I think you'll just find enjoyment in other non-descriptive genres, that I would likely not enjoy. Personally I can practically see the things I read, and it's colored my reading so much that I almost get bored reading stuff that's not as descriptive. I also theorise that this is the reason I usually dislike movie adaptions - it doesn't fit with the "movie" my brain created.


I usually end up skimming/skipping lengthy food descriptions in fantasy books.

My experience with fantasy books is The Hobbit and Lord of the Rings. I tried LotR first, throwed it away after a few pages and, following advice from an expert, bought The Hobbit, that was a quick and enjoyable read. Then I turned to LotR, much better that time. But the third part was painful, not because the food, but the endless tour into Mordor. I skipped most of it, just scanning through pages to see if someone interesting showed. I guess there's a detail level beyond what regular readers get lost.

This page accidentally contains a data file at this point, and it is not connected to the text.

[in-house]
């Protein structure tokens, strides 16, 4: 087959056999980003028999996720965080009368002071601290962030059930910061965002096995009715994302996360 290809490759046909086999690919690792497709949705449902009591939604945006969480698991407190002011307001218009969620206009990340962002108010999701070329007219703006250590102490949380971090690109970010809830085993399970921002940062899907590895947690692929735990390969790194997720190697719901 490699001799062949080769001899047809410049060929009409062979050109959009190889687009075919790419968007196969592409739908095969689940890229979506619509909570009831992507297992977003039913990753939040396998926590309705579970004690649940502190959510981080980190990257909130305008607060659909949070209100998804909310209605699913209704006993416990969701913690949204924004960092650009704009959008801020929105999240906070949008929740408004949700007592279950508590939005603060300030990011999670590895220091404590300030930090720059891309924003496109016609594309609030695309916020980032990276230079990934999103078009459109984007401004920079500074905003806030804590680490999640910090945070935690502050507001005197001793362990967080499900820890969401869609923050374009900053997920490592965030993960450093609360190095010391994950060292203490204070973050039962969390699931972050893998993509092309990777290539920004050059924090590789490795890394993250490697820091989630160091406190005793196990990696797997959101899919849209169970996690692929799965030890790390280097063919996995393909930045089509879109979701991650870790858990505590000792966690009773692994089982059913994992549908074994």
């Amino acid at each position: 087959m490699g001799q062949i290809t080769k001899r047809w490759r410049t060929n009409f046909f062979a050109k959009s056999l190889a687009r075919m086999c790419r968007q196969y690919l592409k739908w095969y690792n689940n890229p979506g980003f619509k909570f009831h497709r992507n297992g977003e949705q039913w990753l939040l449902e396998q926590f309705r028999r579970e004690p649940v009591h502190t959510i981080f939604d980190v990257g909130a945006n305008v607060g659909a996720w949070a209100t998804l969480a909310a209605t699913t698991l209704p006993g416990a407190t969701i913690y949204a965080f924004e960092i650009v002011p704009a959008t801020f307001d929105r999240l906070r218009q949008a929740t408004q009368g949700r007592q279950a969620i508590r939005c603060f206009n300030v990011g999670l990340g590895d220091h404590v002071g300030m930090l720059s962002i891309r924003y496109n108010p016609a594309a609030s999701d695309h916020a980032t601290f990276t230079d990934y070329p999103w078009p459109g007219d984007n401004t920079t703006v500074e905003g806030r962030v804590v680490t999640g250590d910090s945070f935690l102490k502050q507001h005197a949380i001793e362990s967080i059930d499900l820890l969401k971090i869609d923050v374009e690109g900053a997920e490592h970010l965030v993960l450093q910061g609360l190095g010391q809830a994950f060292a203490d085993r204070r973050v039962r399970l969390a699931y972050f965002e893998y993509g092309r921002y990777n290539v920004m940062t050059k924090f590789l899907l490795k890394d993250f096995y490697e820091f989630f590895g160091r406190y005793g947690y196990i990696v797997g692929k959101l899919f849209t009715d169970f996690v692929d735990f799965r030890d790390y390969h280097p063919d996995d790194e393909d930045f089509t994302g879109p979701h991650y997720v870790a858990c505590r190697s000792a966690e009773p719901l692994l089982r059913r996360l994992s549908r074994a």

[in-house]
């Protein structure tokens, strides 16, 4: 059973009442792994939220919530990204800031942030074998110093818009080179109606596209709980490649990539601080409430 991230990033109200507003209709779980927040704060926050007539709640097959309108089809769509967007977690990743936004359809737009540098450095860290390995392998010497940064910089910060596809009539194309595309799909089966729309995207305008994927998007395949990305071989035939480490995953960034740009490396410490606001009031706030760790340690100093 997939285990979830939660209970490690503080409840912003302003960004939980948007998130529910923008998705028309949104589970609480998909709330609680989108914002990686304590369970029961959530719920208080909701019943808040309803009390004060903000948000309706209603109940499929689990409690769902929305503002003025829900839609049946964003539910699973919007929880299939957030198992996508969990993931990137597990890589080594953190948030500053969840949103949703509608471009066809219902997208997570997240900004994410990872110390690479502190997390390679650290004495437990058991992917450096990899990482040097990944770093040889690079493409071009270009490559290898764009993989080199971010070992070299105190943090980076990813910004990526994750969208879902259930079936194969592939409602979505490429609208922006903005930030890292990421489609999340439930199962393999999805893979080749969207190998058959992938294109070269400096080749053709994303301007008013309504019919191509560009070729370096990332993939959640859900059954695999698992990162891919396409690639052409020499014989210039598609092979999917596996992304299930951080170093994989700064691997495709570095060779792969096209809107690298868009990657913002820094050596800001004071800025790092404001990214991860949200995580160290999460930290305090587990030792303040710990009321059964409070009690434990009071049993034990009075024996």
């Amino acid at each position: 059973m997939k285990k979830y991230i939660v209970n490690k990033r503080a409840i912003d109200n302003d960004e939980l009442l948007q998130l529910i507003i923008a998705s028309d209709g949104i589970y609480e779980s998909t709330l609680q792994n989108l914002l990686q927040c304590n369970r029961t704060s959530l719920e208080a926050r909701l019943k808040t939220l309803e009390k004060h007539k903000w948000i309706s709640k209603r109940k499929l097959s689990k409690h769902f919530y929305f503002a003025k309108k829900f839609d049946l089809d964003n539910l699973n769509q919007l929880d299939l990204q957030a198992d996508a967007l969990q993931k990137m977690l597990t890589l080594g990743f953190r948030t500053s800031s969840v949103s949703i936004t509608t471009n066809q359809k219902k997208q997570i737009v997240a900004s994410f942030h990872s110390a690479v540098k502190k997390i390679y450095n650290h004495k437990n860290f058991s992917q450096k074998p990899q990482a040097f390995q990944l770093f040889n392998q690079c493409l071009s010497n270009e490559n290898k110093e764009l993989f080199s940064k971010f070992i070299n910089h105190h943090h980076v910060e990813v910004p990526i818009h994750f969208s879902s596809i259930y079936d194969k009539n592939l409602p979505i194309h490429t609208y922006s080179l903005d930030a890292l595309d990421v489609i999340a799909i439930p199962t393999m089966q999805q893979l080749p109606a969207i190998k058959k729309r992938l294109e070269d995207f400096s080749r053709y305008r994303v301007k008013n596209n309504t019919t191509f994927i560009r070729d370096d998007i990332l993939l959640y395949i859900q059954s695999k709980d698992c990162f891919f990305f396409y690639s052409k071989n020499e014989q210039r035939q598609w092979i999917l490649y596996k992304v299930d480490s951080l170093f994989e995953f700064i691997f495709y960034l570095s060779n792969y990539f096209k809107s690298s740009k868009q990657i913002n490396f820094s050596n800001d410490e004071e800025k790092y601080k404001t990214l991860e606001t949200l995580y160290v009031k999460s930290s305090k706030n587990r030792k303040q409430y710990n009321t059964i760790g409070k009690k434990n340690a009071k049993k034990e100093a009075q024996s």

Agreed.

I got to the point where I read the first and last lines of a paragraph and if it seems like things happen in the middle I then read it. I don't really need "unoriginal description of a femme fatale" #5666481.


> As a fantasy author, I am constantly looking for ways to provide description that engages all five senses.

As a reader, this does nothing for me. Written fiction does not really stimulate any of my senses. I primarily come for the worldbuilding, setting, the plot and the characters, in that order. It might have something to do with aphantasia. Usually I prefer scifi for that reason, but occasionally fantasy parodies get quite serious about taking the setting apart and exploring what consequences the tropes have, which is quite fun to read.